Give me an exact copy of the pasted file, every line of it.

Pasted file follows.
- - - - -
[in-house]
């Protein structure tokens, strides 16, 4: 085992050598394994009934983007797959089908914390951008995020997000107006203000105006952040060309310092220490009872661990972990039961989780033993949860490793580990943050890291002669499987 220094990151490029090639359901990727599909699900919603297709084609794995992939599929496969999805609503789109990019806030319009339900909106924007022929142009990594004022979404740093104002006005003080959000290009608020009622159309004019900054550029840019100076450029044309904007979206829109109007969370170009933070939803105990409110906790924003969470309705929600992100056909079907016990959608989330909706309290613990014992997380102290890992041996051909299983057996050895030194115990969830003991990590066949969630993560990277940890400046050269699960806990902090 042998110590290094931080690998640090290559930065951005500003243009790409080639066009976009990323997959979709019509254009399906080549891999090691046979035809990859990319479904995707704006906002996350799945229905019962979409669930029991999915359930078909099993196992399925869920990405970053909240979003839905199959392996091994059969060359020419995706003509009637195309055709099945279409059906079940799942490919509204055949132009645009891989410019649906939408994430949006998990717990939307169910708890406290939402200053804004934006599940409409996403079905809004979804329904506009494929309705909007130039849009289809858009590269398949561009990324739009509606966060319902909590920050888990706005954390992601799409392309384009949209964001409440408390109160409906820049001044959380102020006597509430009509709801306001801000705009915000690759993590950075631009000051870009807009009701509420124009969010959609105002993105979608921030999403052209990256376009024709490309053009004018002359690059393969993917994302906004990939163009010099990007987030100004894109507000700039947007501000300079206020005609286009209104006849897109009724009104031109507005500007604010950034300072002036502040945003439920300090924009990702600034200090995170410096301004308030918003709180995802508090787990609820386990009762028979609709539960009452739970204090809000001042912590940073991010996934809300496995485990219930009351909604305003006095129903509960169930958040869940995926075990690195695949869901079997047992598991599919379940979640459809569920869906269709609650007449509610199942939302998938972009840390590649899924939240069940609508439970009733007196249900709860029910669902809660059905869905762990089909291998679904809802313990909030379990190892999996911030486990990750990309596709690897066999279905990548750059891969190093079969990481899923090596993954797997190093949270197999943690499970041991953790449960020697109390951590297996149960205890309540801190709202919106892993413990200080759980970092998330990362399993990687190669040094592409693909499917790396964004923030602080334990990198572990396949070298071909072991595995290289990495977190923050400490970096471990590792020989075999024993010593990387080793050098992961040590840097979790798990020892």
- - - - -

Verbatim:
[in-house]
């Protein structure tokens, strides 16, 4: 085992050598394994009934983007797959089908914390951008995020997000107006203000105006952040060309310092220490009872661990972990039961989780033993949860490793580990943050890291002669499987 220094990151490029090639359901990727599909699900919603297709084609794995992939599929496969999805609503789109990019806030319009339900909106924007022929142009990594004022979404740093104002006005003080959000290009608020009622159309004019900054550029840019100076450029044309904007979206829109109007969370170009933070939803105990409110906790924003969470309705929600992100056909079907016990959608989330909706309290613990014992997380102290890992041996051909299983057996050895030194115990969830003991990590066949969630993560990277940890400046050269699960806990902090 042998110590290094931080690998640090290559930065951005500003243009790409080639066009976009990323997959979709019509254009399906080549891999090691046979035809990859990319479904995707704006906002996350799945229905019962979409669930029991999915359930078909099993196992399925869920990405970053909240979003839905199959392996091994059969060359020419995706003509009637195309055709099945279409059906079940799942490919509204055949132009645009891989410019649906939408994430949006998990717990939307169910708890406290939402200053804004934006599940409409996403079905809004979804329904506009494929309705909007130039849009289809858009590269398949561009990324739009509606966060319902909590920050888990706005954390992601799409392309384009949209964001409440408390109160409906820049001044959380102020006597509430009509709801306001801000705009915000690759993590950075631009000051870009807009009701509420124009969010959609105002993105979608921030999403052209990256376009024709490309053009004018002359690059393969993917994302906004990939163009010099990007987030100004894109507000700039947007501000300079206020005609286009209104006849897109009724009104031109507005500007604010950034300072002036502040945003439920300090924009990702600034200090995170410096301004308030918003709180995802508090787990609820386990009762028979609709539960009452739970204090809000001042912590940073991010996934809300496995485990219930009351909604305003006095129903509960169930958040869940995926075990690195695949869901079997047992598991599919379940979640459809569920869906269709609650007449509610199942939302998938972009840390590649899924939240069940609508439970009733007196249900709860029910669902809660059905869905762990089909291998679904809802313990909030379990190892999996911030486990990750990309596709690897066999279905990548750059891969190093079969990481899923090596993954797997190093949270197999943690499970041991953790449960020697109390951590297996149960205890309540801190709202919106892993413990200080759980970092998330990362399993990687190669040094592409693909499917790396964004923030602080334990990198572990396949070298071909072991595995290289990495977190923050400490970096471990590792020989075999024993010593990387080793050098992961040590840097979790798990020892």